Published online Nov 18, 2012. doi: 10.5312/wjo.v3.i11.175
Revised: October 21, 2012
Accepted: November 1, 2012
Published online: November 18, 2012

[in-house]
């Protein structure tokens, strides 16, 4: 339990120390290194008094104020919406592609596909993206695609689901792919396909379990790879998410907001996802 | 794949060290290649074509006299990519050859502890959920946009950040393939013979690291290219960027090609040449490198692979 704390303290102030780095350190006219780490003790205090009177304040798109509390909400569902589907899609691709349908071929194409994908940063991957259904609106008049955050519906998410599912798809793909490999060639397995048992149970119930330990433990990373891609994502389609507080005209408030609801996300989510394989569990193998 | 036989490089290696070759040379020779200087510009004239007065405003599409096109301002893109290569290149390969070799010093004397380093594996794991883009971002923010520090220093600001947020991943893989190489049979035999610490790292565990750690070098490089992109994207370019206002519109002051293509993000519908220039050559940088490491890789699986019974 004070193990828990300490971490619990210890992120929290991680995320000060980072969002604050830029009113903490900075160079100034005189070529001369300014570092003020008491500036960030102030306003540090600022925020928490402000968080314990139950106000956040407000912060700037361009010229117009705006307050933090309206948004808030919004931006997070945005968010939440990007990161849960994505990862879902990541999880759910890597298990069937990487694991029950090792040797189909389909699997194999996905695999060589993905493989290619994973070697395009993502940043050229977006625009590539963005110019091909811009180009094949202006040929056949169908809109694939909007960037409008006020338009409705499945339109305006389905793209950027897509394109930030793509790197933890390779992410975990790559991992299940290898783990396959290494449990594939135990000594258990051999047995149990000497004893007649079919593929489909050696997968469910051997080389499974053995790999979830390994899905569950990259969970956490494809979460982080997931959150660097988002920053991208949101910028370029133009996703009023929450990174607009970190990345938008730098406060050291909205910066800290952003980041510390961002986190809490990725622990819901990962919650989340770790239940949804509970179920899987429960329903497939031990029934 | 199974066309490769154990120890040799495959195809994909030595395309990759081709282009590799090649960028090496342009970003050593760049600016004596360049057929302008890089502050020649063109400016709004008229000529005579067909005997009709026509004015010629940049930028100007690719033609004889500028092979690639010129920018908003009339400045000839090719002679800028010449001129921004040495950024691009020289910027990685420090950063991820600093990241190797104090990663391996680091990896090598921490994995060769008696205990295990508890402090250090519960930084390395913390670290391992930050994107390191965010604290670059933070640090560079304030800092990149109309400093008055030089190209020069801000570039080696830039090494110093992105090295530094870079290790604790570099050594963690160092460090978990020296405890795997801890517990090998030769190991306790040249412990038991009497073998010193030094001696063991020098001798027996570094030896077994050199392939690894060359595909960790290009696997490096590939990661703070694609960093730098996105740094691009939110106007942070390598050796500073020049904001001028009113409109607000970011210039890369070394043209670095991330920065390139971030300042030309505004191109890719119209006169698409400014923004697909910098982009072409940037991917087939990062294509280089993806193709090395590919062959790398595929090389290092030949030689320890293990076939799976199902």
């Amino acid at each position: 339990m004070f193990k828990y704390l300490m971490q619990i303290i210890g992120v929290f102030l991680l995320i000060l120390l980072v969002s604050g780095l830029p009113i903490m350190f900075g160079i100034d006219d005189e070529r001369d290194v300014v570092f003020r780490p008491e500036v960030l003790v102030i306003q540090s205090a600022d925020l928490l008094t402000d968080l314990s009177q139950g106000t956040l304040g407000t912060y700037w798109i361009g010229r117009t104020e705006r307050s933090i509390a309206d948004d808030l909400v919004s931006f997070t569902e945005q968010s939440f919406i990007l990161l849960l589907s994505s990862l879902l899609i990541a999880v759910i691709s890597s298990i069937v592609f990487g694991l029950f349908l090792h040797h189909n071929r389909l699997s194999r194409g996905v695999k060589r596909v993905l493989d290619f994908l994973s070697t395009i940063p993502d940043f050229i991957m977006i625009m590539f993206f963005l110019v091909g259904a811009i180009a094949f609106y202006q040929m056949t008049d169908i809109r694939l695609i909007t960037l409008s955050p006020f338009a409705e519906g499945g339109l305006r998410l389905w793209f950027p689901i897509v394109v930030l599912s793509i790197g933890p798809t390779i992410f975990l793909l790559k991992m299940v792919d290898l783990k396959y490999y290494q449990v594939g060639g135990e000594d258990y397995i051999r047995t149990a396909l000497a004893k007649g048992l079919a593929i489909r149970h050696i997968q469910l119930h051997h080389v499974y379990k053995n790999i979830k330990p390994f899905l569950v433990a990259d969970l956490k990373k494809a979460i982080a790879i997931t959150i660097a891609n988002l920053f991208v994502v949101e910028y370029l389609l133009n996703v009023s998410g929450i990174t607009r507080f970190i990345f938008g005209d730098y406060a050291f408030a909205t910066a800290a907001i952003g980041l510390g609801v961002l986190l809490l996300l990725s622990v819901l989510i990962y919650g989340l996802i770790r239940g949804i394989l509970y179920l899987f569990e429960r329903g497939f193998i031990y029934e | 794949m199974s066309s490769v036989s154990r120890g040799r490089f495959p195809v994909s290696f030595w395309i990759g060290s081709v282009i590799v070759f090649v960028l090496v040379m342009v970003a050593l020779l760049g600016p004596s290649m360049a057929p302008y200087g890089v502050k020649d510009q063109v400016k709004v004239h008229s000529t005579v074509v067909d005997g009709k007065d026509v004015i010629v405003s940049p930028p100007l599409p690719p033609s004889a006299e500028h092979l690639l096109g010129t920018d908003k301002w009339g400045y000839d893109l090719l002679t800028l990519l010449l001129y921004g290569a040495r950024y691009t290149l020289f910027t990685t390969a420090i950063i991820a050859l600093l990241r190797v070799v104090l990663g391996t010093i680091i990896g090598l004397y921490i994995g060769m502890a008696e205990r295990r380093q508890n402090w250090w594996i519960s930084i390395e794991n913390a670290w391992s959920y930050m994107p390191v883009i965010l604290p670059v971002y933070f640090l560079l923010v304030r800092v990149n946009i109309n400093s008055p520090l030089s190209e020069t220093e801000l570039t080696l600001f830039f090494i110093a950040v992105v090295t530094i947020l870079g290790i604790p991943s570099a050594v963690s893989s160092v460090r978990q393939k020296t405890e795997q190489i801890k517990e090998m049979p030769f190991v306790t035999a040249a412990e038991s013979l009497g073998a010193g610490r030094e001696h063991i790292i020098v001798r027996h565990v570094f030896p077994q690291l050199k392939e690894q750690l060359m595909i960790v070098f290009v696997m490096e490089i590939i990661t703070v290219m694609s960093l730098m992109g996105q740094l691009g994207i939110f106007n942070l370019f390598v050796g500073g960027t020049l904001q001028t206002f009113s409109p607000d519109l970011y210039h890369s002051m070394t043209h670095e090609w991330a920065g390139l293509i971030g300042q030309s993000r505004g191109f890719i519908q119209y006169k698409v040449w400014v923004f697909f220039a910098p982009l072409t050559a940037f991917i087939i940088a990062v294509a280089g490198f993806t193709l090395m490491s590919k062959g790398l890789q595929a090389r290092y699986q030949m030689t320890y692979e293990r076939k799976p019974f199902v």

Bone-resorbing osteoclasts are formed from a monocyte/macrophage lineage under the strict control of bone-forming osteoblasts. So far, macrophage colony-stimulating factor (M-CSF), receptor activator of nuclear factor-κB ligand (RANKL), and osteoprotegerin (OPG) produced by osteoblasts play major roles in the regulation of osteoclast differentiation. Recent studies have shown that osteoblasts regulate osteoclastogenesis through several mechanisms independent of M-CSF, RANKL, and OPG production. Identification of osteoclast-committed precursors in vivo demonstrated that osteoblasts are involved in the distribution of osteoclast precursors in bone. Interleukin 34 (IL-34), a novel ligand for c-Fms, plays a pivotal role in maintaining the splenic reservoir of osteoclast-committed precursors in M-CSF deficient mice. IL-34 is also able to act as a substitute for osteoblast-producing M-CSF in osteoclastogenesis. Wnt5a, produced by osteoblasts, enhances osteoclast differentiation by upregulating RANK expression through activation of the non-canonical Wnt pathway. Semaphorin 3A produced by osteoblasts inhibits RANKL-induced osteoclast differentiation through the suppression of immunoreceptor tyrosine-based activation motif signals. Thus, recent findings show that osteoclast differentiation is tightly regulated by osteoblasts through several different mechanisms. These newly identified molecules are expected to be promising targets of therapeutic agents in bone-related diseases.